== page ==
“First Nations” are one of three distinct groups recognized as “Aboriginal” in the Constitution Act of 1982. The other two “Aboriginal” groups are the Métis and the Inuit.1
There are 634 First Nation communities (also known as reserves) in Canada, that are managed by First Nation governments. The language and culture of First Nations communities caries across Canada with over 50 distinct nations and language groups spread from coast to coast.1
The relationship between the Crown and First Nations is grounded in First Nations’ inherent and Indigenous rights and title, Treaties and negotiated agreements with a view toward peaceful coexistence, mutual respect, recognition and the equitable sharing of lands and resources.1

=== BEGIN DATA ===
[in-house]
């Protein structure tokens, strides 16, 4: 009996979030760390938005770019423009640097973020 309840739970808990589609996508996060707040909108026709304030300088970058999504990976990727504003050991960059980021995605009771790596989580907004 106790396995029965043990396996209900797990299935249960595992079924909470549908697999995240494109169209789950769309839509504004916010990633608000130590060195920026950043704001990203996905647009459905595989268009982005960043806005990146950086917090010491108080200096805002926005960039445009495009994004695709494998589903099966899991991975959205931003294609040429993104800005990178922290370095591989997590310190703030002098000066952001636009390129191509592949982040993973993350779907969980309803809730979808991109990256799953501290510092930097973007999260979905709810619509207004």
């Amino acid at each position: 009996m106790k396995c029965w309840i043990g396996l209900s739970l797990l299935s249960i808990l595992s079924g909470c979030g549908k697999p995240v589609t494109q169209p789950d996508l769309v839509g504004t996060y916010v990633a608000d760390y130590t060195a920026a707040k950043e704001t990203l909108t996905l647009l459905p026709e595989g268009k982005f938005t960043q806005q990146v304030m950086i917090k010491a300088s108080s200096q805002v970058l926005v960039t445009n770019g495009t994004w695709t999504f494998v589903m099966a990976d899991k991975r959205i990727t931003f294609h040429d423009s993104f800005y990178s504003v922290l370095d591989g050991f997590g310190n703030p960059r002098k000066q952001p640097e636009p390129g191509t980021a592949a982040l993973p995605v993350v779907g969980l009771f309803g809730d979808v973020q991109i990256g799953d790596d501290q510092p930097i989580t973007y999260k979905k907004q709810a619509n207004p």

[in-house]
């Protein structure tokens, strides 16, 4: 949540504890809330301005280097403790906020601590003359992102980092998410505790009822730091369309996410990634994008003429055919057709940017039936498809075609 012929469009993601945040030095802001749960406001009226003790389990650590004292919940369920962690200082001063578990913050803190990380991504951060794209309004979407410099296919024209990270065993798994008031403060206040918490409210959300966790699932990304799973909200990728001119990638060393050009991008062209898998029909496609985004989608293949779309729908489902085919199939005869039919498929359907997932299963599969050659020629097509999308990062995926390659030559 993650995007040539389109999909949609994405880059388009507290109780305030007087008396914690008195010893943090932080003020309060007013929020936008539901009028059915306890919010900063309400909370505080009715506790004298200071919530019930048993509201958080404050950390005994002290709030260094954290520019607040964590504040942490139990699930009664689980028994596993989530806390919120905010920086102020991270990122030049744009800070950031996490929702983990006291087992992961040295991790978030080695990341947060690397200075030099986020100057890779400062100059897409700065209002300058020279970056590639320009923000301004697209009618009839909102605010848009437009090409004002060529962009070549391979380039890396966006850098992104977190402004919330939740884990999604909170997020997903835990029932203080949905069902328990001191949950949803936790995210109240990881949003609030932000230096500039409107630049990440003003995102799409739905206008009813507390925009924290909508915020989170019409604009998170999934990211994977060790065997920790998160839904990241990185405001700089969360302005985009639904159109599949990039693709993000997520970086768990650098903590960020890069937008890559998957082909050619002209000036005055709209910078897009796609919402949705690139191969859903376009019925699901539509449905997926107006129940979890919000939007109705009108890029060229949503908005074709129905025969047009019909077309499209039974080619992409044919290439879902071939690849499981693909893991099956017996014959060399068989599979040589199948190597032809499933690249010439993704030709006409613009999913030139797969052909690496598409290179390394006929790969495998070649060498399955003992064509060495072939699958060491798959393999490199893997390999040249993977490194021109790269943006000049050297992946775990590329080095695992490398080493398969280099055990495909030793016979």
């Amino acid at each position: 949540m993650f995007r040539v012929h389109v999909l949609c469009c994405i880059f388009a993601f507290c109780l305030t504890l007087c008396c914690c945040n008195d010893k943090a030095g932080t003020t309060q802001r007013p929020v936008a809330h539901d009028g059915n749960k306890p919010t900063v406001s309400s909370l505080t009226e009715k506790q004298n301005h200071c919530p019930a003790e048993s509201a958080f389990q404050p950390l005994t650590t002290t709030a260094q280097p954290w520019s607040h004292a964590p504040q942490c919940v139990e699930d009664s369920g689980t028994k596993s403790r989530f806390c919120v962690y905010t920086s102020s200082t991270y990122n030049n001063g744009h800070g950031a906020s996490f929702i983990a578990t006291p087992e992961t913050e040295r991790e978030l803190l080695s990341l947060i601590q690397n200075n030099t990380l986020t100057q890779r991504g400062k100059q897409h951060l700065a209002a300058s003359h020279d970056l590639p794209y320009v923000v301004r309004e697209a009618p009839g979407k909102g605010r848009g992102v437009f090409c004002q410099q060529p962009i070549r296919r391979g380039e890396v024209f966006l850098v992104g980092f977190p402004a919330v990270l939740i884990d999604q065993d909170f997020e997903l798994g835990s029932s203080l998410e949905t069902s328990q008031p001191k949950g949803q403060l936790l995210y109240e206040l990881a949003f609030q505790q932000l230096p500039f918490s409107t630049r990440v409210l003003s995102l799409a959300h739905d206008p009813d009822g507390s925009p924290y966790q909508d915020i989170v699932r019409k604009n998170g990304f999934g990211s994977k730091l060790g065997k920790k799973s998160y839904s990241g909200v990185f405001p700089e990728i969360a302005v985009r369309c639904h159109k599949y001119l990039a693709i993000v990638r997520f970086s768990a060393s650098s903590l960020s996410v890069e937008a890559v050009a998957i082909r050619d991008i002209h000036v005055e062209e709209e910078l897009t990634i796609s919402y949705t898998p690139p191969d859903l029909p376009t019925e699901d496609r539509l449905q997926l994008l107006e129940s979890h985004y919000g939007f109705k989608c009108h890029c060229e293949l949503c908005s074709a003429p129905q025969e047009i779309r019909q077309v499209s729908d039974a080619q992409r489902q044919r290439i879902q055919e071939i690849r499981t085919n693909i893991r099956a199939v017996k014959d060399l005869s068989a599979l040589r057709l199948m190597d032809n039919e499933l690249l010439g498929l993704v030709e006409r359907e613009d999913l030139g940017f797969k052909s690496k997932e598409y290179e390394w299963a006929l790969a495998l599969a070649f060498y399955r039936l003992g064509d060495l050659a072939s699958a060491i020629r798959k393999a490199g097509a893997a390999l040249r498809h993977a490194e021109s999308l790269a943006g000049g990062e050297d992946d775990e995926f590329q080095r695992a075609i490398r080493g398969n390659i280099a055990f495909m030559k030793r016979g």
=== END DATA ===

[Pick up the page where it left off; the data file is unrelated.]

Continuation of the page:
Many treaties were entered into between First Nations and the British Crown (the Government of Canada after Confederation) between 1701 and 1923.1
Treaty promises and agreements included non-interference, protection of hunting and fishing rights, sharing of lands and resources, health and education benefits, economic tools and benefits for the duration of the Treaty relationship.1
Click here to view a map of First Nations communities throughout Canada.
1Assembly of First Nations Website – accessed March 3, 2017.